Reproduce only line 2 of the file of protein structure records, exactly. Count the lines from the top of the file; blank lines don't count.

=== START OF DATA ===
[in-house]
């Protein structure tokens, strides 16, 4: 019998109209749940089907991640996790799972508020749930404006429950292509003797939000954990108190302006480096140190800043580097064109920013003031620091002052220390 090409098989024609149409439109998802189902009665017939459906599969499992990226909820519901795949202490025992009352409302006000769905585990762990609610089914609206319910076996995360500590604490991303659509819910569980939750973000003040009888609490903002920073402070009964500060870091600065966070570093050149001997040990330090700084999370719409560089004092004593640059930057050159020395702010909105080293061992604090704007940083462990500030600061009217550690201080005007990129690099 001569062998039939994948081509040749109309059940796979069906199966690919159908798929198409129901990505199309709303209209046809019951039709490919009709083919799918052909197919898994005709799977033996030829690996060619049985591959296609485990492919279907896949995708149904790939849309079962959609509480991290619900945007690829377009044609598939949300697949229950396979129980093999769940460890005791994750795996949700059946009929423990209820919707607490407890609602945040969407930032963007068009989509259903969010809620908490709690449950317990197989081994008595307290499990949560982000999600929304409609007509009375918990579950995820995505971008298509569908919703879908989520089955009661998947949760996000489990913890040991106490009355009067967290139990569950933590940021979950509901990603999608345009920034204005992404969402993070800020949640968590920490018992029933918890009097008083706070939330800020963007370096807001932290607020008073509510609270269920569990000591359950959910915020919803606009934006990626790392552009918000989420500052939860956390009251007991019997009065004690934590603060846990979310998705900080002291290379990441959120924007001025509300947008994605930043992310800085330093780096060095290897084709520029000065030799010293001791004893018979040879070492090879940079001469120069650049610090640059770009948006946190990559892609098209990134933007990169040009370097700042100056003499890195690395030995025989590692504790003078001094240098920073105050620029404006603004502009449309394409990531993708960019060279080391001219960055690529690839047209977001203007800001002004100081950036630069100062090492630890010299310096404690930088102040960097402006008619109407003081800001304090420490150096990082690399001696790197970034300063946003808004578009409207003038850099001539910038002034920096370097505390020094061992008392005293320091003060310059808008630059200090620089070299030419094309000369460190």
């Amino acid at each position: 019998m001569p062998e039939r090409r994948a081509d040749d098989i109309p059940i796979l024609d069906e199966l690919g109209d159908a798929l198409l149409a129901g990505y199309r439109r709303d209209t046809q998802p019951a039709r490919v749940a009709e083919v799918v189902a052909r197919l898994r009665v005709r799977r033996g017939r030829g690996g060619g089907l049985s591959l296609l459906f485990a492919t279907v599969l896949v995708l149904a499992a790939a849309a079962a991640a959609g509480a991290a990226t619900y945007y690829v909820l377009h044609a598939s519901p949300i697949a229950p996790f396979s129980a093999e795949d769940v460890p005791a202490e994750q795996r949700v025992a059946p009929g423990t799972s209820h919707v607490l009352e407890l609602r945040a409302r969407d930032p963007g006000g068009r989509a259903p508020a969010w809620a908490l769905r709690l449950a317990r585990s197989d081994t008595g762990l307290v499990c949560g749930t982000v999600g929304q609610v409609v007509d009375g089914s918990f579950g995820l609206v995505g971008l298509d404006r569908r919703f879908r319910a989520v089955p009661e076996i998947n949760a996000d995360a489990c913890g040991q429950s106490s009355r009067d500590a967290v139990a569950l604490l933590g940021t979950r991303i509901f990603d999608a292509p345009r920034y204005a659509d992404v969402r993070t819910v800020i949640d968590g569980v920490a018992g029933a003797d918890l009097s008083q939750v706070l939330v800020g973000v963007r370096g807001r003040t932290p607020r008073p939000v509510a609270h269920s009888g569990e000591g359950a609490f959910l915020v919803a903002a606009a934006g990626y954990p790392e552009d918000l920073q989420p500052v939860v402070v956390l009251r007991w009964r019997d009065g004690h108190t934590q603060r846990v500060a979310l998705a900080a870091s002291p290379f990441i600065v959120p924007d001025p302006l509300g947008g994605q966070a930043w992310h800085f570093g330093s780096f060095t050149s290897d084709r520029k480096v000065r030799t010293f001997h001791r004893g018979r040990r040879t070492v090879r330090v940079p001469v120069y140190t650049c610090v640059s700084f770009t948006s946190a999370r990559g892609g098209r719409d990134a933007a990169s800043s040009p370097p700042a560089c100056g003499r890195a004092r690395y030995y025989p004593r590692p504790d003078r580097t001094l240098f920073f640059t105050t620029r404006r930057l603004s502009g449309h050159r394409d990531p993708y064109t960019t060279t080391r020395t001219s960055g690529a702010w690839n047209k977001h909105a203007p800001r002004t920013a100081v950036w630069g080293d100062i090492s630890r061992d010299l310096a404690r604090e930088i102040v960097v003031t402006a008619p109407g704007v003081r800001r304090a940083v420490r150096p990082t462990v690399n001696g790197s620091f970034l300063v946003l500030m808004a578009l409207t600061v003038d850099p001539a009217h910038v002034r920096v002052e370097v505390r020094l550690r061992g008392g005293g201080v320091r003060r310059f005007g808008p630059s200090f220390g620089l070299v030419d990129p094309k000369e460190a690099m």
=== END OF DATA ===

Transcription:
């Protein structure tokens, strides 16, 4: 019998109209749940089907991640996790799972508020749930404006429950292509003797939000954990108190302006480096140190800043580097064109920013003031620091002052220390 090409098989024609149409439109998802189902009665017939459906599969499992990226909820519901795949202490025992009352409302006000769905585990762990609610089914609206319910076996995360500590604490991303659509819910569980939750973000003040009888609490903002920073402070009964500060870091600065966070570093050149001997040990330090700084999370719409560089004092004593640059930057050159020395702010909105080293061992604090704007940083462990500030600061009217550690201080005007990129690099 001569062998039939994948081509040749109309059940796979069906199966690919159908798929198409129901990505199309709303209209046809019951039709490919009709083919799918052909197919898994005709799977033996030829690996060619049985591959296609485990492919279907896949995708149904790939849309079962959609509480991290619900945007690829377009044609598939949300697949229950396979129980093999769940460890005791994750795996949700059946009929423990209820919707607490407890609602945040969407930032963007068009989509259903969010809620908490709690449950317990197989081994008595307290499990949560982000999600929304409609007509009375918990579950995820995505971008298509569908919703879908989520089955009661998947949760996000489990913890040991106490009355009067967290139990569950933590940021979950509901990603999608345009920034204005992404969402993070800020949640968590920490018992029933918890009097008083706070939330800020963007370096807001932290607020008073509510609270269920569990000591359950959910915020919803606009934006990626790392552009918000989420500052939860956390009251007991019997009065004690934590603060846990979310998705900080002291290379990441959120924007001025509300947008994605930043992310800085330093780096060095290897084709520029000065030799010293001791004893018979040879070492090879940079001469120069650049610090640059770009948006946190990559892609098209990134933007990169040009370097700042100056003499890195690395030995025989590692504790003078001094240098920073105050620029404006603004502009449309394409990531993708960019060279080391001219960055690529690839047209977001203007800001002004100081950036630069100062090492630890010299310096404690930088102040960097402006008619109407003081800001304090420490150096990082690399001696790197970034300063946003808004578009409207003038850099001539910038002034920096370097505390020094061992008392005293320091003060310059808008630059200090620089070299030419094309000369460190």